|Army Ordnance Corps|
22nd (Tyneside Scottish) Battalion
|Died 16th April 1918|
Stanley Gunning's Parents
Stanley Gunning was the son of Albert Gunning and Martha (née Humphries).
Albert Gunning was originally from Glastonbury. By the age of 8 (in 1871) he was without a father, living with his widowed mother, five siblings and his maternal grandmother in a house in Northload Street in that town. His mother was a washerwoman and his four eldest siblings were all girls, three of these working variously as dressmakers and dairymaids. With three school-age mouths to feed, the household would not have been at all well off.
Northload Street in Glastonbury, where Stanley Gunning’s father spent his early years
Ten years later, in 1881, Albert (age 18) was living in Throop Lane, near Templecombe in Somerset, working as a railway porter and lodging with a 58-year-old widow and two other lodgers.
Advancing another ten years to 1891, Albert (age 28) was by now a railway foreman living in a boarding house at an address in Harleston Terrace, Shepton Mallet. This was near other addresses called ‘Level Crossing’ and ‘Cross Roads’, whereby the Charlton area is meant, where the Somerset & Dorset Railway crossed what is now the A361 and where the A361 crosses the A37.
Martha Humphries / Higgins
Martha Humphries enjoyed the peculiarity of having two seemingly interchangeable surnames; her name appears to have fluctuated at various times between Humphries and Higgins. This conundrum was solved by finding her sister Ellen’s baptism record, which actually contains the note “Higgins or Humphries”. This was caused in all likelihood by her father being born out of wedlock. The marriage certificate for her parents lists Martha’s father as Charles Humphries, son of ‘George Higgens, mason’ and her mother as Martha Higgens, daughter of ‘Benjamin Higgens, labourer’. A family link between these two cannot be ruled out; Martha’s parents may have been first or second cousins.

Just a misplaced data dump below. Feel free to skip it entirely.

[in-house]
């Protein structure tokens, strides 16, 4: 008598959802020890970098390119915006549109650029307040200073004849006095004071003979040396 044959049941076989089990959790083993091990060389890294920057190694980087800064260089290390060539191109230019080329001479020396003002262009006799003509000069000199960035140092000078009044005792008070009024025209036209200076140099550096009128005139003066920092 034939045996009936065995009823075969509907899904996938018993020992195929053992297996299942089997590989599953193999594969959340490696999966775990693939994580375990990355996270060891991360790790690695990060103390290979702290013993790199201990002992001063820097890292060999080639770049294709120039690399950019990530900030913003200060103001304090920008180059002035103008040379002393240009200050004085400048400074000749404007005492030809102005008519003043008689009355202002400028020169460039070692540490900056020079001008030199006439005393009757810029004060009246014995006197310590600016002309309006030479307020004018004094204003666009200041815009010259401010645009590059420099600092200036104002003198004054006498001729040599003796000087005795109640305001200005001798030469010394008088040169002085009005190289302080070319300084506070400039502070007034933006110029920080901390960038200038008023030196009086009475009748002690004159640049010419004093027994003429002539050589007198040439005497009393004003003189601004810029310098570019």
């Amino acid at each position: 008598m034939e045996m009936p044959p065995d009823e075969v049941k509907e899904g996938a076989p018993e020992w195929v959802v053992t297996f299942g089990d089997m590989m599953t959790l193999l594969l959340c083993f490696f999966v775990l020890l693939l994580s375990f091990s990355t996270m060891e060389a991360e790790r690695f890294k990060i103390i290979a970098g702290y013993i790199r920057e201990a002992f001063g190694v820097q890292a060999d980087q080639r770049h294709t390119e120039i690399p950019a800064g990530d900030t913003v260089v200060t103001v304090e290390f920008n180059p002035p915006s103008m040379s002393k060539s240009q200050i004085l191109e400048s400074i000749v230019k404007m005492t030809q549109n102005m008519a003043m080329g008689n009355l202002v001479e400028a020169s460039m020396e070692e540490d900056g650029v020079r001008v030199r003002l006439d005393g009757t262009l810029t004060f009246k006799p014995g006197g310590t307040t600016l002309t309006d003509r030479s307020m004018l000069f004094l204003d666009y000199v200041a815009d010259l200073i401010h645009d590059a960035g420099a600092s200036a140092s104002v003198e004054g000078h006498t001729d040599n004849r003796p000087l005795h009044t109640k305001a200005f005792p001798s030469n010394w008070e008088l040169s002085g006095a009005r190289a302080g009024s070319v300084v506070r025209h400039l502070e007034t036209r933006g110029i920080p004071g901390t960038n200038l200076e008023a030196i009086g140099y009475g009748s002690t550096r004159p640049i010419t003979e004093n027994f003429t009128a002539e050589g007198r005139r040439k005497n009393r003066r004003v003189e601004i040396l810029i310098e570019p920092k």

In 1871, aged 7, Martha was one of six children living with her parents, plus a servant (whose surname, confusingly, was also Humphries!) and her paternal grandfather, in Ditcheat, Somerset. Her father was a farm labourer. She had three older siblings, one younger sister and a twin sister called Emma.
In 1881, Martha (listed as Martha Higgins, age 17) was in service as the general servant to a builder called John Pullen, his wife and daughter, in a household in Shepton Mallet, putting her in the same town as Albert Gunning at that time.
In 1891, she was still in service in Shepton Mallet, looking after two old ladies of 82 and 81 years of age at 6 Waterloo Road
The Gunning Family
|In 1893, Albert Gunning married Martha Higgins at Bath